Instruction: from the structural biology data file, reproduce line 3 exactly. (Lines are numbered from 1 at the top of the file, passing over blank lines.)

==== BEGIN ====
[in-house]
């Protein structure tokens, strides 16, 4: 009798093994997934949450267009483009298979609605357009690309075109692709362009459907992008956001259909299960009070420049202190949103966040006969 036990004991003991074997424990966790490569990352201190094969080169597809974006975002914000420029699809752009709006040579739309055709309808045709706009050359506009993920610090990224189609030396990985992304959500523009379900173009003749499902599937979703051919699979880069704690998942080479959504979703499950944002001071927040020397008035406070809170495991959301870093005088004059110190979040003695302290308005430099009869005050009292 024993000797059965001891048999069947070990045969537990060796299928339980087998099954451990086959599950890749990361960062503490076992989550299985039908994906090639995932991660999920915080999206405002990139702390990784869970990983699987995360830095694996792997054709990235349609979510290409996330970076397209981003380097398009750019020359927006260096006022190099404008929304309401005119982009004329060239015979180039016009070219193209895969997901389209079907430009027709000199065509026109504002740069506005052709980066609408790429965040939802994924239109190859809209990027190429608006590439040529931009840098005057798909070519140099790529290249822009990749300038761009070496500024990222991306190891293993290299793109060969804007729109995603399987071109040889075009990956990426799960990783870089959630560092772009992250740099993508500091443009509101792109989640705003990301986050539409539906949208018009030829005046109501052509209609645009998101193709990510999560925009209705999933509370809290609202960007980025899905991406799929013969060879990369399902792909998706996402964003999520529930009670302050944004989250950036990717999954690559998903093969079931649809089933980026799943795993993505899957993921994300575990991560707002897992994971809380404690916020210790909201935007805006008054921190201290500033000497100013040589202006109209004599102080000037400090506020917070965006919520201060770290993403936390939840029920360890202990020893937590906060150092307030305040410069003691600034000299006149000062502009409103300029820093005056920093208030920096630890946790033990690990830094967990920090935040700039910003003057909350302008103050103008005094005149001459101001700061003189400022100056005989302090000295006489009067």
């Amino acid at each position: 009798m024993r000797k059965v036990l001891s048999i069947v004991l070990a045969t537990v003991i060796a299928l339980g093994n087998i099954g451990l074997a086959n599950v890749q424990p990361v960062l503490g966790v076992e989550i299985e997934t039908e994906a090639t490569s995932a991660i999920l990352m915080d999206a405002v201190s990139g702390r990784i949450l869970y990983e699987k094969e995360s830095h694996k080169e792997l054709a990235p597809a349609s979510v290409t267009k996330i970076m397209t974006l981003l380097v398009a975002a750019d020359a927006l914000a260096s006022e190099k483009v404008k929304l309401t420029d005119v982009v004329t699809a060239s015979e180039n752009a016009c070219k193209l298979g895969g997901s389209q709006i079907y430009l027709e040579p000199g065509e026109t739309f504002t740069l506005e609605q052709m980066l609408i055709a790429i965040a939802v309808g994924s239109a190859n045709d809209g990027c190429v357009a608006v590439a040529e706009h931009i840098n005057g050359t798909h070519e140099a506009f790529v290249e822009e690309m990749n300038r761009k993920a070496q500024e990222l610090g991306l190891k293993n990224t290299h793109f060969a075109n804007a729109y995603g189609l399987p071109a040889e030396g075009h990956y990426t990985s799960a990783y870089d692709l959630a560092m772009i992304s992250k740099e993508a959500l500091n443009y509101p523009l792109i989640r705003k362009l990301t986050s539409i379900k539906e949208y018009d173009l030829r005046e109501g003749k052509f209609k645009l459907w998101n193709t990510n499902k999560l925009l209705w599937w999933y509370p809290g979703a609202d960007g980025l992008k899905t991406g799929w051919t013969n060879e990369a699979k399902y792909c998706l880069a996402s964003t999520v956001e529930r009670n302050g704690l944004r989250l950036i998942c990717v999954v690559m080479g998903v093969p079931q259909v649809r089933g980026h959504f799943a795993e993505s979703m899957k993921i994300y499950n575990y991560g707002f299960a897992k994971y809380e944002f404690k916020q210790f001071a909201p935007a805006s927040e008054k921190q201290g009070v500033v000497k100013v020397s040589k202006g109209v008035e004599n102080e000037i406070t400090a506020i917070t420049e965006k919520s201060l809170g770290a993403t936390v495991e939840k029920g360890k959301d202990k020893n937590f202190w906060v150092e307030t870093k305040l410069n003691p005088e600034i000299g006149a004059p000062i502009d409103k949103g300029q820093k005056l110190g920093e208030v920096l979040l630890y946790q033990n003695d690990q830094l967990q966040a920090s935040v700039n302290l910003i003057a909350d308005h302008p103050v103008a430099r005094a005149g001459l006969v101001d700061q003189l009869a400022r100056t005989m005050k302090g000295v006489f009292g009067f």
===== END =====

């Amino acid at each position: 009798m024993r000797k059965v036990l001891s048999i069947v004991l070990a045969t537990v003991i060796a299928l339980g093994n087998i099954g451990l074997a086959n599950v890749q424990p990361v960062l503490g966790v076992e989550i299985e997934t039908e994906a090639t490569s995932a991660i999920l990352m915080d999206a405002v201190s990139g702390r990784i949450l869970y990983e699987k094969e995360s830095h694996k080169e792997l054709a990235p597809a349609s979510v290409t267009k996330i970076m397209t974006l981003l380097v398009a975002a750019d020359a927006l914000a260096s006022e190099k483009v404008k929304l309401t420029d005119v982009v004329t699809a060239s015979e180039n752009a016009c070219k193209l298979g895969g997901s389209q709006i079907y430009l027709e040579p000199g065509e026109t739309f504002t740069l506005e609605q052709m980066l609408i055709a790429i965040a939802v309808g994924s239109a190859n045709d809209g990027c190429v357009a608006v590439a040529e706009h931009i840098n005057g050359t798909h070519e140099a506009f790529v290249e822009e690309m990749n300038r761009k993920a070496q500024e990222l610090g991306l190891k293993n990224t290299h793109f060969a075109n804007a729109y995603g189609l399987p071109a040889e030396g075009h990956y990426t990985s799960a990783y870089d692709l959630a560092m772009i992304s992250k740099e993508a959500l500091n443009y509101p523009l792109i989640r705003k362009l990301t986050s539409i379900k539906e949208y018009d173009l030829r005046e109501g003749k052509f209609k645009l459907w998101n193709t990510n499902k999560l925009l209705w599937w999933y509370p809290g979703a609202d960007g980025l992008k899905t991406g799929w051919t013969n060879e990369a699979k399902y792909c998706l880069a996402s964003t999520v956001e529930r009670n302050g704690l944004r989250l950036i998942c990717v999954v690559m080479g998903v093969p079931q259909v649809r089933g980026h959504f799943a795993e993505s979703m899957k993921i994300y499950n575990y991560g707002f299960a897992k994971y809380e944002f404690k916020q210790f001071a909201p935007a805006s927040e008054k921190q201290g009070v500033v000497k100013v020397s040589k202006g109209v008035e004599n102080e000037i406070t400090a506020i917070t420049e965006k919520s201060l809170g770290a993403t936390v495991e939840k029920g360890k959301d202990k020893n937590f202190w906060v150092e307030t870093k305040l410069n003691p005088e600034i000299g006149a004059p000062i502009d409103k949103g300029q820093k005056l110190g920093e208030v920096l979040l630890y946790q033990n003695d690990q830094l967990q966040a920090s935040v700039n302290l910003i003057a909350d308005h302008p103050v103008a430099r005094a005149g001459l006969v101001d700061q003189l009869a400022r100056t005989m005050k302090g000295v006489f009292g009067f």